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    ABSTRACT: Newcastle disease (ND) is a highly contagious avian disease and one of the major causes of economic losses in the poultry industry. The emergence of virulent NDV genotypes and repeated outbreaks of NDV in vaccinated chickens have raised the need for fundamental studies on the virus-host interactions. In this study, the profiles of B and T lymphocytes and macrophages and differential expression of 26 immune-related genes in the spleen of specific-pathogen-free (SPF) chickens, infected with either the velogenic genotype VII NDV strain IBS002 or the genotype VIII NDV strain AF2240, were evaluated. A significant reduction in T lymphocyte population and an increase in the infiltration of IgM(+) B cells and KUL01(+) macrophages were detected in the infected spleens at 1, 3 and 4 days post-infection (dpi) (P<0.05). The gene expression profiles showed an up-regulation of CCLi3, CXCLi1, CXCLi2 (IL-8), IFN-γ, IL-12α, IL-18, IL-1β, IL-6, iNOS, TLR7, MHCI, IL-17F and TNFSF13B (P<0.05). However, these two genotypes showed different cytokine expression patterns and viral load. IBS002 showed higher viral load than AF2240 in spleen at 3 and 4dpi and caused a more rapid up-regulation of CXCLi2, IFN-γ, IL-12α, IL-18, IL-1β, iNOS and IL-10 at 3dpi. Meanwhile, the expression levels of CCLI3, CXCLi1, IFN-γ, IL-12α, IL-1β and iNOS genes were significantly higher in AF2240 at 4dpi. In addition, the expression levels of IL-10 were significantly higher in the IBS002-infected chickens at 3 and 4dpi. Hence, infection with velogenic genotype VII and VIII NDV induced different viral load and production of cytokines and chemokines associated with inflammatory reactions.
    Comparative immunology, microbiology and infectious diseases 10/2013; 37(1). DOI:10.1016/j.cimid.2013.10.003 · 2.02 Impact Factor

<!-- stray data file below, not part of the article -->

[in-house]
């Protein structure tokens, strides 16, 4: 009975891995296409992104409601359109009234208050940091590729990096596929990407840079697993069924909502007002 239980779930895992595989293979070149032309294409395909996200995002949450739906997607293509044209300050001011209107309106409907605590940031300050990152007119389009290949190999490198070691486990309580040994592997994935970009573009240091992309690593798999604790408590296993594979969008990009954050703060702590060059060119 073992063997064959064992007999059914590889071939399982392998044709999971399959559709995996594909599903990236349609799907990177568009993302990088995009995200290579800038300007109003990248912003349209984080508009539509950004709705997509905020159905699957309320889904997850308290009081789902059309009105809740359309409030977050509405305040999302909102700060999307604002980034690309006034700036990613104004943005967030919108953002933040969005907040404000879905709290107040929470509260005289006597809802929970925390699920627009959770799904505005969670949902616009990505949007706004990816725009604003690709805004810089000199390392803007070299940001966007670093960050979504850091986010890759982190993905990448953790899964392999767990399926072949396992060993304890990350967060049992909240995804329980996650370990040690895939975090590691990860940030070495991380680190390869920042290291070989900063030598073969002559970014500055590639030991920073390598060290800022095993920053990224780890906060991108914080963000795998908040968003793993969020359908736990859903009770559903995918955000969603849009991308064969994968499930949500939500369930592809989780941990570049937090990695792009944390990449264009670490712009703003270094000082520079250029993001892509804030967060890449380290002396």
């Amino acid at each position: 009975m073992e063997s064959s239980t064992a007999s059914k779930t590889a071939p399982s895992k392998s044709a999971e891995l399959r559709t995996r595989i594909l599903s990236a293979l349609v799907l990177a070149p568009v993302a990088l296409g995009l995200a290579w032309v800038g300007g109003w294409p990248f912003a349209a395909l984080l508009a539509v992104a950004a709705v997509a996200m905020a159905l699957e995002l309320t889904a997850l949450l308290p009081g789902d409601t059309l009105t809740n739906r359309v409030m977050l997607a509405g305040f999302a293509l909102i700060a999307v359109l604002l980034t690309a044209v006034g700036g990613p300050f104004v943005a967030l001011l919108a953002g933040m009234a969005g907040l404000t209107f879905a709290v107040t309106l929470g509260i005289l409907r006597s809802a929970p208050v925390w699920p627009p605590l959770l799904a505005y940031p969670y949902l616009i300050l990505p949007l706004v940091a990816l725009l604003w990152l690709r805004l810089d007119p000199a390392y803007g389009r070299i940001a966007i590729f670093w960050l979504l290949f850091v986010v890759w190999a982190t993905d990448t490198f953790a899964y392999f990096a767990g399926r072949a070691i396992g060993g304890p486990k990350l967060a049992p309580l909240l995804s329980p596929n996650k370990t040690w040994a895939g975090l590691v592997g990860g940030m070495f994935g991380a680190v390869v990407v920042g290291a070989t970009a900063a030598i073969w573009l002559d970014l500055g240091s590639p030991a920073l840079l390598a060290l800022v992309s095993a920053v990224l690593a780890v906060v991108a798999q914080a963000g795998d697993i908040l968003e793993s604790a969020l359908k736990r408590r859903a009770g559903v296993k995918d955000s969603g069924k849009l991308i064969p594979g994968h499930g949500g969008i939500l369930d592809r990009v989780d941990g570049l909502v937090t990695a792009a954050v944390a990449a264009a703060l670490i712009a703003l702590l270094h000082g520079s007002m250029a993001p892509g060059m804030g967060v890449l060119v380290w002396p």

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    • "The recent outbreaks of ND in different parts of the world highlight the inadequacy of currently used vaccines. In contrast, recent studies indicated that inactivated vaccines [10], [11], [12], [13], [14] or a live attenuated vaccine [15] developed from currently circulating genotype strains had increased effectiveness. "
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    ABSTRACT: Newcastle disease virus (NDV) can cause severe disease in chickens. Although NDV vaccines exist, there are frequent reports of outbreaks in vaccinated chickens. During 2009-2010, despite intense vaccination, NDV caused major outbreaks among commercial poultry farms in Indonesia. These outbreaks raised concern regarding the protective immunity of current vaccines against circulating virulent strains in Indonesia. In this study, we investigated whether a recombinant attenuated Indonesian NDV strain could provide better protection against prevalent Indonesian viruses. A reverse genetics system for the highly virulent NDV strain Banjarmasin/010/10 (Ban/010) isolated in Indonesia in 2010 was constructed. The Ban/010 virus is classified in genotype VII of class II NDV, which is genetically distinct from the commercial vaccine strains B1 and LaSota, which belong to genotype II, and shares only 89 and 87% amino acid identity for the protective antigens F and HN, respectively. A mutant virus, named Ban/AF, was developed in which the virulent F protein cleavage site motif "RRQKR↓F" was modified to an avirulent motif "GRQGR↓L" by three amino acid substitutions (underlined). The Ban/AF vaccine virus did not produce syncytia or plaques in cell culture, even in the presence of added protease. Pathogenicity tests showed that Ban/AF was completely avirulent. Ban/AF replicated efficiently during 10 consecutive passages in chickens and remained genetically stable. Serological analysis showed that Ban/AF induced higher neutralization and hemagglutination inhibition antibody titers against the prevalent viruses than the commercial vaccines B1 or LaSota. Both Ban/AF and commercial vaccines provided protection against clinical disease and mortality after challenge with virulent NDV strain Ban/010 (genotype VII) or GB Texas (genotype II). However, Ban/AF significantly reduced challenge virus shedding from the vaccinated birds compared to B1 vaccine. These results suggest that Ban/AF can provide better protection than commercial vaccines and is a promising vaccine candidate against NDV strains circulating in Indonesia.
    PLoS ONE 12/2012; 7(12):e52751. DOI:10.1371/journal.pone.0052751 · 3.23 Impact Factor